Diversity training, or unconscious bias training, is a popular approach to enhancing diversity and equality in the workplace, and not only in relation to gender (Bielby et al., 2013; Jones, 2019). Such training aims to improve understanding of diversity issues and to encourage people to acknowledge and address their own implicit bias. While diversity training can increase knowledge about diversity issues (Bezrukova et al., 2016), there is little evidence that it leads to improved outcomes for women, and in some instances it has been associated with increased feelings of resentment and resistance towards the minority group (Williams et al., 2014; Dobbin and Kalev, 2016). Moreover, diversity training that emphasises psychological differences between men and women can reinforce rather than challenge sex-based stereotypes and fuel the idea that it is women that need to change, not organisations (Williams et al., 2014).

While deeper engagement with the concept of diversity might have more impact, at present the evidence that diversity training helps women to progress is weak.

Flexible Working

Flexible working covers a range of working arrangements including flexible hours and location of work. Flexible working can be double-edged for workplace gender equality. It can help women balance the demands of work and home life and stay in the labour market (Maxwell et al., 2007; Chung et al., 2021). But it can also negatively impact upon women’s career progression (Glass, 2004; Kelliher and Anderson, 2008) as there can be a stigma associated with using flexible working options that sees it as evidence of a lack of commitment to the organisation (Bornstein, 2013).

Stigma can relate less to the practice of flexible working than to the reason for it - working flexibly to better manage work and home life (which women are more likely to do) might be viewed as a lack of organisational commitment, while flexible working as a career development strategy (which is more associated with men’s flexible working) is seen as a signal of commitment (Leslie et al., 2012; Lott and Chung, 2016). Further, the reason for working flexibly might be less important than how managers and decision makers perceive this choice, so that women are often assumed by employers to be working flexibly for family reasons regardless of their individual reasons and circumstances (Brescoll et al., 2013).

Working hours that are incompatible with caring responsibilities are seen as a real barrier to women joining and remaining in the construction industry (Clarke et al., 2005). Interestingly, while there is evidence of improved flexible working options in construction, this may be as a result of men requesting more flexibility as they take on greater responsibilities at home, not because organisations want to cater to the needs of women (Galea et al., 2015).

The key question is whether flexible working supports women’s progression into more senior positions. A longitudinal study of Australian workplaces has shown that offering more work-life balance practices resulted in more women in management positions (Kalysh et al., 2015) but only after 8 years and where women made up at least 43% of the overall workforce. This time lag may account for some of the conflicting evidence on flexible working, but also shows that other gender equality actions that deliver results sooner are also required alongside flexible working.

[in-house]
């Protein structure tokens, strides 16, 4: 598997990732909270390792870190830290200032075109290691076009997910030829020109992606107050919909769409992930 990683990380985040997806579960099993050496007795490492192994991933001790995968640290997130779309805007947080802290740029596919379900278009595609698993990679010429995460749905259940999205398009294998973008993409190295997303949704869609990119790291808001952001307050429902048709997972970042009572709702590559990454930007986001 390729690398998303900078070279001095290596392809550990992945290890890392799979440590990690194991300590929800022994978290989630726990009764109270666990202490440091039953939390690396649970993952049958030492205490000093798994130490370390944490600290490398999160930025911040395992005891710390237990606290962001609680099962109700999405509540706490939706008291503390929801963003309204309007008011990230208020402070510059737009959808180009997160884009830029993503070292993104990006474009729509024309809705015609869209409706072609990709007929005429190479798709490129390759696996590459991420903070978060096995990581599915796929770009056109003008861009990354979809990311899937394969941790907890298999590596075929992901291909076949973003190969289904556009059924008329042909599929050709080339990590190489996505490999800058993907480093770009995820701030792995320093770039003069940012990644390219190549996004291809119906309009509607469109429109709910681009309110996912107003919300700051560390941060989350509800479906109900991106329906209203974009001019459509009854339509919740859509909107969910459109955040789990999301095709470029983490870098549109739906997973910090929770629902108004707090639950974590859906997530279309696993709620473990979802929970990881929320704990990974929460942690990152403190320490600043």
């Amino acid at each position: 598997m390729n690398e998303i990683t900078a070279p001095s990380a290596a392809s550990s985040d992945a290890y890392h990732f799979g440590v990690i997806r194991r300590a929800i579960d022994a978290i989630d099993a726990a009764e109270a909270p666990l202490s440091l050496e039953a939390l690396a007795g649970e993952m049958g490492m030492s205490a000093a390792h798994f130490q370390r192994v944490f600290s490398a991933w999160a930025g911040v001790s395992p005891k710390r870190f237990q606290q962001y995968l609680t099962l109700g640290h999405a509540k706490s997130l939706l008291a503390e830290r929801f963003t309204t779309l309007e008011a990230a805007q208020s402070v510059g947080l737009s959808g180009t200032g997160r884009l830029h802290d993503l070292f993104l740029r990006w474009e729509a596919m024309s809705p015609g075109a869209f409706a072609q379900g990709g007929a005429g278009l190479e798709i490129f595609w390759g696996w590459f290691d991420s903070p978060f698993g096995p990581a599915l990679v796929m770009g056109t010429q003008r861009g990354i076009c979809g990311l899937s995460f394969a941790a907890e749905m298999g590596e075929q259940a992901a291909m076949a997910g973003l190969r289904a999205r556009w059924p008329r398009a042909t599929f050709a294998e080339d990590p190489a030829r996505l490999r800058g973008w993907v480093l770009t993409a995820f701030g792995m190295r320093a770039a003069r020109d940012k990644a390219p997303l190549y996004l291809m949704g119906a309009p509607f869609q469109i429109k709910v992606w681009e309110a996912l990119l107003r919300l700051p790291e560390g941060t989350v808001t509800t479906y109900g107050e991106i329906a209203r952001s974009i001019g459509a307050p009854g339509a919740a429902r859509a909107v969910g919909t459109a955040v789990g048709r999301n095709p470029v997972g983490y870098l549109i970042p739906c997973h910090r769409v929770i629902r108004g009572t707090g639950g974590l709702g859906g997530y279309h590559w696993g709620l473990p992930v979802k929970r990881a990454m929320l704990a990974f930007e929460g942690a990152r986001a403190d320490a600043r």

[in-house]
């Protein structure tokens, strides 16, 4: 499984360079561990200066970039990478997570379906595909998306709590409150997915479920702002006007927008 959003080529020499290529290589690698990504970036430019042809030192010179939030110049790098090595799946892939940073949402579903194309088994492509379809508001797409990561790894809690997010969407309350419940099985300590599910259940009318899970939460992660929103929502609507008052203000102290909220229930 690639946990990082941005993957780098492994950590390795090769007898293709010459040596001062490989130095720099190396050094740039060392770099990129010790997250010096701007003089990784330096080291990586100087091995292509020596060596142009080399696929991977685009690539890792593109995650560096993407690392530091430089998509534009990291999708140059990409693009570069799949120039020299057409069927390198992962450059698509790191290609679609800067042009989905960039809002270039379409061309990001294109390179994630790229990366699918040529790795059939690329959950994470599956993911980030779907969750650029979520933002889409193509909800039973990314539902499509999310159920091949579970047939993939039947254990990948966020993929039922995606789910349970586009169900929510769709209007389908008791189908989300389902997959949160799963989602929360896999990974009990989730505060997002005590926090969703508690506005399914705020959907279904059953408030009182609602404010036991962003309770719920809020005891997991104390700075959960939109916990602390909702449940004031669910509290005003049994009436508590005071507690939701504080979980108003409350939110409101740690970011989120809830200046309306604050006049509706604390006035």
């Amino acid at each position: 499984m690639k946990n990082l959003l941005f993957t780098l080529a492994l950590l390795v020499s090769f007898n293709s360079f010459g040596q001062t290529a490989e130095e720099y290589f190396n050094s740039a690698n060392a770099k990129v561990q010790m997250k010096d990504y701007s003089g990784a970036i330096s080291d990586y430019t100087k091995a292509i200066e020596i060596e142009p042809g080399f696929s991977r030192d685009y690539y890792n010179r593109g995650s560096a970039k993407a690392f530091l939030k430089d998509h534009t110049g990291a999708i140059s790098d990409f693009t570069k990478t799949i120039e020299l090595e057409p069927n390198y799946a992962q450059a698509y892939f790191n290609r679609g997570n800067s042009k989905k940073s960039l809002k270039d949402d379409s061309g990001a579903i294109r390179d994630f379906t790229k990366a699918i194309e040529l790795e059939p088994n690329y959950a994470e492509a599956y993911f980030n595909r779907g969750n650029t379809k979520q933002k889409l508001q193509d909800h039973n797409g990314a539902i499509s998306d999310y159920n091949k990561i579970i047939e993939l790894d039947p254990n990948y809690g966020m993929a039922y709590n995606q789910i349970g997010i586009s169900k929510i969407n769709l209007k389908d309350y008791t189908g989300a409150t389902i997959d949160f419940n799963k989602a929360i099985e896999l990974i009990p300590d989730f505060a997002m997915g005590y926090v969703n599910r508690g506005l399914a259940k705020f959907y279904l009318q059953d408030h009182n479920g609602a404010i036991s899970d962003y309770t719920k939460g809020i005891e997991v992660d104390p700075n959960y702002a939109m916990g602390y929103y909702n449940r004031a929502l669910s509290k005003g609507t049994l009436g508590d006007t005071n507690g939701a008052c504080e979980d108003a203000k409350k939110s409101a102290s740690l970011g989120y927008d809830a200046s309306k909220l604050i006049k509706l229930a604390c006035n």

There is evidence that flexible working options can be important in helping women balance the demands of home and work life. Any negative impact that can arise when women use these options is more influenced by employers’ perceptions of women overall. Employers’ perceptions need to be addressed, therefore, not just women’s working hours.

For organisations, and supervisors specifically, to embrace and support flexible working (Villablanca et al., 2011; Bornstein, 2013) requires comprehensive training in how to manage it (Moen et al., 2016) and an explicit acknowledgement that job performance is about results rather than long or standard working hours (Perlow and Kelly, 2014). This may be challenging in specific industry contexts (including agriculture), but there is value in thinking about how best to focus on results achieved, not just hours worked.

Forming Women’s Groups

There are many examples of individuals with a shared identity (from the same or different organisations) coming together to discuss their experiences and attempt to change the status quo (Williams et al., 2014). These are known as ‘employee resource groups’ (Jones, 2019), ‘affinity groups’ (Williams, 2014) or specifically in the case of women, ‘women’s groups’. These groups address gender discrimination in male-dominated sectors such as fishery and aquaculture (Soejima and Frangoudes, 2019), construction (Ackrill et al., 2017) and Science, Technology, Engineering and Mathematics (STEM) occupations (Papafilippou and Bentley, 2017).

Women’s groups can be valuable in reducing women’s feelings of social isolation, but there is limited evidence that they make a measurable difference to women’s outcomes within male dominated sectors (Bridges et al., 2021; Dobbin et al., 2007). As Williams et al. (2014: 464) note, ‘Women’s affinity groups are not intended to criticize the corporation but rather to transform women to fit into and succeed in a male-dominated environment … our interviews give little evidence that they are effective at altering the male domination of their companies’.

To deliver impact on, for example, progression, group members would need either to be in influential positions or able to influence those who are, but by their nature, these groups exclude (senior) men (Ackrill et al., 2017). This creates tension between the option to formalise these groups in organisations (Germain et al., 2012) and their operation as safe and supportive spaces for women to share experiences with those facing similar challenges.